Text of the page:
As a far-fetched example, car manufacturers are still thinking about building cars. This is an old habit that will be hard to change, even though it is becoming more and more obvious that this business model will soon die. Millennials are less and less willing to deal with the hassle of owning a car. It’s a large depreciating asset, exactly the opposite of what they want to spend their money on.
Automation and the changing transportation landscape of cities will make cars redundant in the traditional sense. This could drive many car brands out of business if they continue to manufacture consumer passenger cars and try to sell them to end customers. To get from A to B, most Millennials won’t care if the self-driving car picking them up is a Toyota or a Fiat. There won’t be a brand value attached. The most important features will be efficiency and predictability and those won’t be controlled by the car manufacturers.
The companies who will stay in business will be those who build customer experiences that Millennials expect from a “utility company.” And the main virtue of a utility company is invisibility. Pedals and a steering wheel will be reserved for affluent brands and will become toys for rich people and enthusiasts; for Millennials, the more mundane act of getting from A to B will have to be easy, quick, and hassle-free.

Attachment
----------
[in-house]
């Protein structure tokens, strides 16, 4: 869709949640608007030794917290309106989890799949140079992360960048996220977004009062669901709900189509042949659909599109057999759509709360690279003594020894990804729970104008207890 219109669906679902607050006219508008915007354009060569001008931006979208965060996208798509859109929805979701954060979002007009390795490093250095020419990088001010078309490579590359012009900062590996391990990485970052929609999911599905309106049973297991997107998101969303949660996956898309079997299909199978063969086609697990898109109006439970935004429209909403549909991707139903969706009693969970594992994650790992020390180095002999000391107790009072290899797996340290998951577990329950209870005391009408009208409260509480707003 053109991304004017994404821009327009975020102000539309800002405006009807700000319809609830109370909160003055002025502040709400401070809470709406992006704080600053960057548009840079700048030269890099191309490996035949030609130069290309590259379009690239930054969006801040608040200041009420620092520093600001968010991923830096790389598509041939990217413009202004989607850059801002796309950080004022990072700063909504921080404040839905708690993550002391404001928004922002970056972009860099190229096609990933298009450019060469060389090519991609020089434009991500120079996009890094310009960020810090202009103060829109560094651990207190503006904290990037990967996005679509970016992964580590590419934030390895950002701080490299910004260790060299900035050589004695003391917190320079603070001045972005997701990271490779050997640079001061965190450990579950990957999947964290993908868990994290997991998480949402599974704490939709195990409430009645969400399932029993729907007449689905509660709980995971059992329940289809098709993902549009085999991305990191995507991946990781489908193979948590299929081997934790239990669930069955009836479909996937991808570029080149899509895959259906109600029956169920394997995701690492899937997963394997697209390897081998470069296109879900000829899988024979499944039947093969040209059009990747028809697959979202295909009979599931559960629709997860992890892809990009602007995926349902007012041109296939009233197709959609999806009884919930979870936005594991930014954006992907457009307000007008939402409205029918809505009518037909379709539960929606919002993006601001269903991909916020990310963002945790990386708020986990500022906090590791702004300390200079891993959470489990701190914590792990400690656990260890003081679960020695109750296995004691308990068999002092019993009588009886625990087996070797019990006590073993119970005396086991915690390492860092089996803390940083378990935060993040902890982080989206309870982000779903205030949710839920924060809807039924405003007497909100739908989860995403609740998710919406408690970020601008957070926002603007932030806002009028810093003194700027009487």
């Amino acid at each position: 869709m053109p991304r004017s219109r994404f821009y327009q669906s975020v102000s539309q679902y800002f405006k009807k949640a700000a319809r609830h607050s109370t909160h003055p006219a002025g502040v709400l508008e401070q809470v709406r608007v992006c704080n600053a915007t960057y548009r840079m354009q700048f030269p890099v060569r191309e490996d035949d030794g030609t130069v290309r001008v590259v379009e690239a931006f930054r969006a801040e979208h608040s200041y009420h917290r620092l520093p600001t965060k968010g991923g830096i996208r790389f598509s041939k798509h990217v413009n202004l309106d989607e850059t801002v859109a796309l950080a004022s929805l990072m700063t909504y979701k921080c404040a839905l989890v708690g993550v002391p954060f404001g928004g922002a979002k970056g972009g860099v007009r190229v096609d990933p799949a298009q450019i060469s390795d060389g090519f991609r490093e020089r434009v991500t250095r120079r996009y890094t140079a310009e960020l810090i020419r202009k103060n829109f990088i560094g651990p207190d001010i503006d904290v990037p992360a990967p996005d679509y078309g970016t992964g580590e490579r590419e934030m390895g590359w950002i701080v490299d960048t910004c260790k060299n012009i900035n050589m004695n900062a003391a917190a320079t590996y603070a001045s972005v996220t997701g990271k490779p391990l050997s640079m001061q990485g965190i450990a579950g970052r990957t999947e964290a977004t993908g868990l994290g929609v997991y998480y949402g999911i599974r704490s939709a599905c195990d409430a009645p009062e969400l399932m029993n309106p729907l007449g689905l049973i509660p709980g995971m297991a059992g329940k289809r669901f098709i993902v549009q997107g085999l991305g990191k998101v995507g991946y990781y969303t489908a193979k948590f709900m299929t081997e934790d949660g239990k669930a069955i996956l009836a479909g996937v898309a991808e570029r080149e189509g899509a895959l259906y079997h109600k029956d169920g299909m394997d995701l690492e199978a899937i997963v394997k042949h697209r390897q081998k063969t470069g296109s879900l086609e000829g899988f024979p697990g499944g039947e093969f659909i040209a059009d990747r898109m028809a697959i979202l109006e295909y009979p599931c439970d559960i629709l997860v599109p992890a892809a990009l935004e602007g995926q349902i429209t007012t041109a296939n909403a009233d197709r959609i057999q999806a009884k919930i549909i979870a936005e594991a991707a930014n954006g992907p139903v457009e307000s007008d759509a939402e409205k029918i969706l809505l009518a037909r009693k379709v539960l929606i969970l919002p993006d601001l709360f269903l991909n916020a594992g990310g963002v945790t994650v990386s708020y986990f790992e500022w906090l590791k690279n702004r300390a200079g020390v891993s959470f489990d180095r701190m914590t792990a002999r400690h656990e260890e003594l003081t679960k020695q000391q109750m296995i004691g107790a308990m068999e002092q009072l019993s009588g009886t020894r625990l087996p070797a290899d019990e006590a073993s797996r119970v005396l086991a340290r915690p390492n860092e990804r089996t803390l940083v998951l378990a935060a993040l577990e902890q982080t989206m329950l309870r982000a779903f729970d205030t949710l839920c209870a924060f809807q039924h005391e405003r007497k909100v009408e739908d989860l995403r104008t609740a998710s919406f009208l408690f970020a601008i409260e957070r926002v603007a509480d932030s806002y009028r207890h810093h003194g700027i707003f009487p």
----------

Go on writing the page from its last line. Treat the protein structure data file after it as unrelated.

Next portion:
Companies: find the utility element in business
This won’t happen overnight. The real effect on these companies will be felt in a decade or so. But the winning strategy for all businesses will be to understand (and find) the utility element in their operations. That is where organizations can excel and build a seamless and invisible experience. Customer support, purchase cycles, and processes, deliveries, returns, information, sign up ‒ these will be the new concerns. There are many elements that companies can change now about how they deliver their customer experience. They simply need to focus on that part of their operation that is not interesting enough for Millennials to spend time on. The magic will be to interact less and get more done.